August 18, 2020

I want to lend my support to an experiment on how to solve a serious reporting problem. Important people tell lies. Journalists seek to expose those lies and the bad intentions behind them. The exposure of a lie can spread the lie. Do I ignore the lie and hope it does not become poison in the body politic? Do I report it, check it against the facts, and leave it to the public to render judgment?

Or is there another way?

I am late to the game, but my tardiness has now let me examine the opinion of journalists, scholars and critics, represented in a Twitter sequence that cites New York University professor Jay Rosen, PBS reporter Yamiche Alcindor, retired UC Berkeley professor of linguistics George Lakoff, CNN chief media correspondent Brian Stelter, and Washington Post media columnist Margaret Sullivan.

The proposed antidote to political lying even has a name now, which I first heard during a conversation on “Reliable Sources,” Stelter’s CNN show. Call it the “truth sandwich.”

It derives from the work of Lakoff, an expert on strategic language and the framing of civic arguments. His proposed formula, summarized on Twitter, goes like this:

Truth Sandwich:

  1. Start with the truth. The first frame gets the advantage.
  2. Indicate the lie. Avoid amplifying the specific language if possible.
  3. Return to the truth. Always repeat truths more than lies.

Rosen, a north star among academic critics of the news media, tweets: “Some lies and acts of disinformation are too important to be ignored. But repeating them in news accounts only helps them spread. What to do? Position the troublesome claim between true statements, like a sandwich.”

Rosen offered an Aug. 13 example from Alcindor: “It’s been a few days since VP nominee Kamala Harris joined Joe Biden’s ticket & birtherism attacks have begun….a Trump campaign advisor is openly questioning whether Harris is eligible to be on the ticket. Harris was born in the U.S. & is clearly eligible.”

Rosen’s reading of this tweet: “First state what is true. Then introduce the truthless or misleading statement. Then repeat what is true, so that the falsehood is neither the first impression nor the takeaway.”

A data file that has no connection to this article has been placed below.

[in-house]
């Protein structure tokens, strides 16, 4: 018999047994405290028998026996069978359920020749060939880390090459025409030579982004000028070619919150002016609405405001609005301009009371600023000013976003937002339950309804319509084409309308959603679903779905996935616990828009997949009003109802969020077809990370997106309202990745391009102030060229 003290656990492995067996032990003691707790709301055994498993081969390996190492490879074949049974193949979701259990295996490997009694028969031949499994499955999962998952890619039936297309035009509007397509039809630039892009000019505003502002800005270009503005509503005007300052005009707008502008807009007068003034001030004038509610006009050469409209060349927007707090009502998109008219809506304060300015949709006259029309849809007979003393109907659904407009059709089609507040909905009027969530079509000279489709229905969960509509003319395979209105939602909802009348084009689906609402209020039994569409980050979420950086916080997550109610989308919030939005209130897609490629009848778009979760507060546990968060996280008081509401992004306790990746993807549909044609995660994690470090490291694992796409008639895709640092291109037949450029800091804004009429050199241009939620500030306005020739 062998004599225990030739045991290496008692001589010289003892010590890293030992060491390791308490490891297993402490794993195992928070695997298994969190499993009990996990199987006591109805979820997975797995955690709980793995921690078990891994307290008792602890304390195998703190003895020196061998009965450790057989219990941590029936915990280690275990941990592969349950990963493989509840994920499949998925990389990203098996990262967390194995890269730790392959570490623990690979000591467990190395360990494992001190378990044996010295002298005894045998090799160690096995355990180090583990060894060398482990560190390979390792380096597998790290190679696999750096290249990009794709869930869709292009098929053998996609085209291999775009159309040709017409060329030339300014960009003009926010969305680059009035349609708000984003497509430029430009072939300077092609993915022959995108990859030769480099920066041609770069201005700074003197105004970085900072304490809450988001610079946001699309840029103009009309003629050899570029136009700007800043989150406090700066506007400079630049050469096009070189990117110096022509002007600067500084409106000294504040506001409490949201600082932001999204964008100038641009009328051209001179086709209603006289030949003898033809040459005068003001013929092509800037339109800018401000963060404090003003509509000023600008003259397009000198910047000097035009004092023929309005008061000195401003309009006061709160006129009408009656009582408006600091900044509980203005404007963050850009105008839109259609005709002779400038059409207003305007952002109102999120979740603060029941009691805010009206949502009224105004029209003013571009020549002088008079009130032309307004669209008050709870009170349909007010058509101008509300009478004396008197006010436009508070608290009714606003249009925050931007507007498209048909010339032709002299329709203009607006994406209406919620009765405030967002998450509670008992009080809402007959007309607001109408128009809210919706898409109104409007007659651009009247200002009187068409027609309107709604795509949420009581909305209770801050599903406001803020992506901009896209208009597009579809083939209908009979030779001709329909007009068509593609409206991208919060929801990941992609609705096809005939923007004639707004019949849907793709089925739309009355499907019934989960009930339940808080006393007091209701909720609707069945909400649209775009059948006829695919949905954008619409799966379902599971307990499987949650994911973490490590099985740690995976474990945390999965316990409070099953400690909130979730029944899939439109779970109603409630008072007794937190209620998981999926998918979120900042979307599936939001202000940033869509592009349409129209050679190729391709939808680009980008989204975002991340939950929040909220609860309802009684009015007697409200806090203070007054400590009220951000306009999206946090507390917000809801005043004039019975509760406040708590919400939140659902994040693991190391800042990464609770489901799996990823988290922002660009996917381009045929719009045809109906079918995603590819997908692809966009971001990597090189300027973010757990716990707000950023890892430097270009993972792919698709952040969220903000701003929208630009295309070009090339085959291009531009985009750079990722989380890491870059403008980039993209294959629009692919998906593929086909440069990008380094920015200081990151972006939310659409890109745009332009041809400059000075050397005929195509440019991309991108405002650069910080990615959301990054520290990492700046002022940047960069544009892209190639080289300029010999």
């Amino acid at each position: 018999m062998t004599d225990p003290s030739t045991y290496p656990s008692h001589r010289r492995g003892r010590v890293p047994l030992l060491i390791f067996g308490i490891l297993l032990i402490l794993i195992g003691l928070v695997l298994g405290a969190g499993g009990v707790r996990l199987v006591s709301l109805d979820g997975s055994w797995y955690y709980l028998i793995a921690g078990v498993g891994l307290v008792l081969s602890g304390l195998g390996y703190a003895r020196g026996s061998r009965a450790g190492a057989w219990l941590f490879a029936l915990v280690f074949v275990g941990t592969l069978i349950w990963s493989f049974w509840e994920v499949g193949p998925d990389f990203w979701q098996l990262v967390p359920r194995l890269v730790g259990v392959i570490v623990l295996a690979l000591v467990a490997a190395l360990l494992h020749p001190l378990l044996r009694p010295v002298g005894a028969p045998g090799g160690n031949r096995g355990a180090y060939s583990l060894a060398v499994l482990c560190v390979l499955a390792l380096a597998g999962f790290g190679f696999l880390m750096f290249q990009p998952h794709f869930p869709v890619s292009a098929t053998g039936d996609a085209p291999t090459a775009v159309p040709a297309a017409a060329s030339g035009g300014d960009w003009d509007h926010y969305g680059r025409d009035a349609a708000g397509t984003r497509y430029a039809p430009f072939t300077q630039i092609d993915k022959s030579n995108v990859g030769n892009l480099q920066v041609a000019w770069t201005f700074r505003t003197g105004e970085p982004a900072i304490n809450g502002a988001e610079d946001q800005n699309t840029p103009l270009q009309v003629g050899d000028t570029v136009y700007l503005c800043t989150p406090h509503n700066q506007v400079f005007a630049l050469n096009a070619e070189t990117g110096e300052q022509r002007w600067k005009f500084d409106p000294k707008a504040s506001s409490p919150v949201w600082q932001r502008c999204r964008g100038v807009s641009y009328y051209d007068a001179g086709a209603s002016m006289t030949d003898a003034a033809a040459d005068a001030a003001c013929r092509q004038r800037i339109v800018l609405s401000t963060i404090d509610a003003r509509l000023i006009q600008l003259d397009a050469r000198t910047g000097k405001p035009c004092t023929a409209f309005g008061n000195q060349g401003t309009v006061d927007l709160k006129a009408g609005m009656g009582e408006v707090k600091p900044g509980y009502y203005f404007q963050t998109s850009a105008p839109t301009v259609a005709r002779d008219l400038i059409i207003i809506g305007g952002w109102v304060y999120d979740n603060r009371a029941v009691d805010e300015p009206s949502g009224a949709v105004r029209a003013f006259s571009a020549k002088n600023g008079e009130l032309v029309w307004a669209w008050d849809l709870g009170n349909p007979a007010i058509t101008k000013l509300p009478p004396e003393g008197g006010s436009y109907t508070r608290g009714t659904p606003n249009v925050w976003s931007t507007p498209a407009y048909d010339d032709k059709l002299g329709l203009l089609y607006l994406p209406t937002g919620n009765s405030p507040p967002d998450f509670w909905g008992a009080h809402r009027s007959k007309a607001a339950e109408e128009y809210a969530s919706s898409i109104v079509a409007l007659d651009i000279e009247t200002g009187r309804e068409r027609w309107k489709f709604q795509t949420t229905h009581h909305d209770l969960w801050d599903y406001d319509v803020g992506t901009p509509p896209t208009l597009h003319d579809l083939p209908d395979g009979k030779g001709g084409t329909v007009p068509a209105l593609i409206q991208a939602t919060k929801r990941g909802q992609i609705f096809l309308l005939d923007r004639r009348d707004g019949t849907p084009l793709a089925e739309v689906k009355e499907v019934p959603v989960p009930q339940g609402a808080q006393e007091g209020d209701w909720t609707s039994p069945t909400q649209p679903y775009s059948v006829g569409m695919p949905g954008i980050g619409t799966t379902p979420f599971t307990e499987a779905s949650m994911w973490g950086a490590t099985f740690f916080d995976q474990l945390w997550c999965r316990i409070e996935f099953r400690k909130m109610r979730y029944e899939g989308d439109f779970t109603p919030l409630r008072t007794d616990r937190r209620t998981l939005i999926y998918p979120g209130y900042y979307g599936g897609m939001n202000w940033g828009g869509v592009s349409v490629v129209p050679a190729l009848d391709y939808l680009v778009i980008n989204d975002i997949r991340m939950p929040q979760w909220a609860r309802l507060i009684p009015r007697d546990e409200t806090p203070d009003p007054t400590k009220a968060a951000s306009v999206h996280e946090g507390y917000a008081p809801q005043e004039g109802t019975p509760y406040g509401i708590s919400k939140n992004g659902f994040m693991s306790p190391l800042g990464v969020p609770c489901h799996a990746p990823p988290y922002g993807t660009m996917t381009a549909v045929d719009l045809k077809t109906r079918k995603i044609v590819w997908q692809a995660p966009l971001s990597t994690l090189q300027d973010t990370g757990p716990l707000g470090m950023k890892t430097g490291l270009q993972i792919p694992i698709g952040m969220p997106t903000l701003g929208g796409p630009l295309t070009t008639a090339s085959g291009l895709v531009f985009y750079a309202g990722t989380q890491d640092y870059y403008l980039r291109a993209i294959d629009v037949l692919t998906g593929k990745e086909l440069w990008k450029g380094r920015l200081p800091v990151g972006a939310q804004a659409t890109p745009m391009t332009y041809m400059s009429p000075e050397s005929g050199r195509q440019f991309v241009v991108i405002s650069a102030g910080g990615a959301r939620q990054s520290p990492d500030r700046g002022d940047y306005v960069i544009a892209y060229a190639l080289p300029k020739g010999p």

My modest contribution to this idea will come from the world of practical rhetoric, used in journalism and literature. But before I get there, I can’t resist tweaking the name of the strategy. Critics of Lakoff are way ahead of me. An Aug. 5 column in The Wall Street Journal by Crispin Sartwell argues that Lakoff’s solution to manipulating the people is to find a different way to manipulate the people. The headline: “‘Truth Sandwich’? Baloney!”

Let’s think about the phrase “truth sandwich” for a minute. By turning a report into a sandwich, I have turned the reporter into a short-order cook. This appeals to me in a New York City tabloid, working-stiff kind of way. The reader is hungry. I serve up something tasty.

What kind of sandwich do you want? Ham and cheese? Tuna? BLT? Whatever the reader orders, the stuff that defines the sandwich will go in the MIDDLE. So, in a sense, Yamiche Alcindor has not served up a “truth” sandwich, but a “lie” sandwich. The lie is in the middle. The bread provides the pieces of truth to contain the lie. Tweaking the Journal: Truth on the outside. Baloney in the middle.

In a rhetorical sense, we can refer to this as “emphatic word order.” This strategy is so important in all of public writing that I list it as No. 2 among my 55 top writing tools: “Order words for emphasis. Place emphatic words in a sentence at the beginning and the end.”